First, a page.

Pay It Forward: Police cadets rescue hiker in distress

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Tim Tretta, left, Paul Simpson, and Sandy Arieno Tim Tretta, left, Paul Simpson, and Sandy Arieno

We're riding along with police academy cadet Tim Tretta as he drives 45 miles per hour in reverse, then yanks the wheel so the car does a 180-degree turn.

It's what police officers are trained to do if someone starts shooting at them.

"This is really the front seat to the best show on earth. It's an opportunity to help people, it's a very fulfilling job," said Tretta.

Cadets get weekends off, so a couple weeks ago, Tretta and fellow cadet Paul Simpson went hiking at Fossil Creek near Strawberry, just north of Payson.

It's a beautiful, but strenuous hike.

"The only way out is up, so if you're having trouble getting in you're not getting out," said Tretta.

It's a lesson that Sandy Arieno of Mesa was busy learning the hard way.

"I was getting the worst headache I'd ever had in my life and I started looking in the distance to see if I could see the trail and my eyes were going black," she said.

Arieno, a former Air Force medic, knew that wasn't a good sign.

She and her friends had been lost along the trails for hours, and she was dangerously dehydrated.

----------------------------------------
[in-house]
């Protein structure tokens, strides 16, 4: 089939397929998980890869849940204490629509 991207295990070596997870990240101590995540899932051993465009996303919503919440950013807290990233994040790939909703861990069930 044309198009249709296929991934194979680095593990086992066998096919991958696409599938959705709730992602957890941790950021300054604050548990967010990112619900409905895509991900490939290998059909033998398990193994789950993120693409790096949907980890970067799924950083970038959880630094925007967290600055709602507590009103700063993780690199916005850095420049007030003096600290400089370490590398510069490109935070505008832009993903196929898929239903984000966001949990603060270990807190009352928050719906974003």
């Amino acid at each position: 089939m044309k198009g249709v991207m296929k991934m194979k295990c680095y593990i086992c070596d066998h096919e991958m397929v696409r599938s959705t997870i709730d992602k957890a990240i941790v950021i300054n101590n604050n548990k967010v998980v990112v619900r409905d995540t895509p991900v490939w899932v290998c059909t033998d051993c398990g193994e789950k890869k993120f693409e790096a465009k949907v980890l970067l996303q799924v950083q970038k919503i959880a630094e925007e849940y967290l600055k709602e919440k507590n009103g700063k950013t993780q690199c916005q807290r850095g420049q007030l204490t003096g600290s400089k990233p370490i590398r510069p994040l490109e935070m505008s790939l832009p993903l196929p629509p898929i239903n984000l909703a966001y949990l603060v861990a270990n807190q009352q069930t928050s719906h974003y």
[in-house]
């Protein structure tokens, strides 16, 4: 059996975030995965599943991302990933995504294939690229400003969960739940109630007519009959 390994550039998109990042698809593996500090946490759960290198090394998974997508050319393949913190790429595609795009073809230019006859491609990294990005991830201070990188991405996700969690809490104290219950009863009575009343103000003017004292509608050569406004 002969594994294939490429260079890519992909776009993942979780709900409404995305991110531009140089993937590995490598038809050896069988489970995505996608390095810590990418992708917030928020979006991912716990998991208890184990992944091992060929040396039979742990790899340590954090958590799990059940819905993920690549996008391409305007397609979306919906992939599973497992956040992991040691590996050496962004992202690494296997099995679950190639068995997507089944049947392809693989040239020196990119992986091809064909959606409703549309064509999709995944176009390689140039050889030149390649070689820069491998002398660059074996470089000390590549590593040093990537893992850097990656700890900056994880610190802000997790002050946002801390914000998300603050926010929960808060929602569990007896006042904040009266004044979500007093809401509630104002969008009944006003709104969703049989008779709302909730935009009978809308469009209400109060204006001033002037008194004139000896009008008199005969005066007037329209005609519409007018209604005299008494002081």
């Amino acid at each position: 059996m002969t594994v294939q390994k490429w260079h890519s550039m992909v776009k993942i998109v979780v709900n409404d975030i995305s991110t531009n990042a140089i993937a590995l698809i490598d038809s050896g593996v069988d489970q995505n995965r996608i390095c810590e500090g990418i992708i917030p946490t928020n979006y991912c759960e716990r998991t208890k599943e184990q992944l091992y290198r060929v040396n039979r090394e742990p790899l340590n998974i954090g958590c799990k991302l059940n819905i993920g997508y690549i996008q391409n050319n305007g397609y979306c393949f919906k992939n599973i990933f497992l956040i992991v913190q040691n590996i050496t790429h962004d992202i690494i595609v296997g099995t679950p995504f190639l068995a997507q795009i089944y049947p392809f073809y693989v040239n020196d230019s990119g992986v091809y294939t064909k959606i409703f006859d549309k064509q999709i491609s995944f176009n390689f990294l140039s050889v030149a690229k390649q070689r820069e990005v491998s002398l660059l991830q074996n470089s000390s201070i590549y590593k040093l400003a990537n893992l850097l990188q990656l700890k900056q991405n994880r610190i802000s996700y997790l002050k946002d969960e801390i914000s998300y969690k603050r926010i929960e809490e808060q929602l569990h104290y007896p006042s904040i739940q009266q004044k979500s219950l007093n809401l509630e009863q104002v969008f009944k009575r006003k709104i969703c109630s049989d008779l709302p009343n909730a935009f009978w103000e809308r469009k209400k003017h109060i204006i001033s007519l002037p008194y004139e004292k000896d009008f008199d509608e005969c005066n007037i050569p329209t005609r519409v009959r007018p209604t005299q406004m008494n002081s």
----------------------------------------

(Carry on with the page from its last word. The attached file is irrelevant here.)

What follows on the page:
"I was ready to start crying and just not move. I really did not think I was going to leave that valley," said Arieno.

Then, by a stroke of luck, Arieno's friends spotted Tretta and Simpson -- two guys who had just received their first aid training at the academy.

"This was my first experience as a first responder," said Simpson.

The guys stayed with Arieno and helped her re-hydrate until a rescue team showed up later that night.

In appreciation for what Tretta and Simpson did that day, Arieno emailed CBS 5 and nominated them for our Pay It Forward segment.

We set up the surprise at the police academy in Tucson.

Tretta and Simpson thought they were in trouble when their instructor called them to the front of the room.

Though Arieno was probably even more nervous when she walked into the room and saw a room full of police cadets standing at attention.

"Tim and Paul never left my side. They were my angels that day, "Arieno said in front of the class before she presented them with the $500 reward.

Tretta and Simpson graduate next week, and they had been thinking of giving something to the academy on behalf of the class, so they paid it forward too and donated the money.

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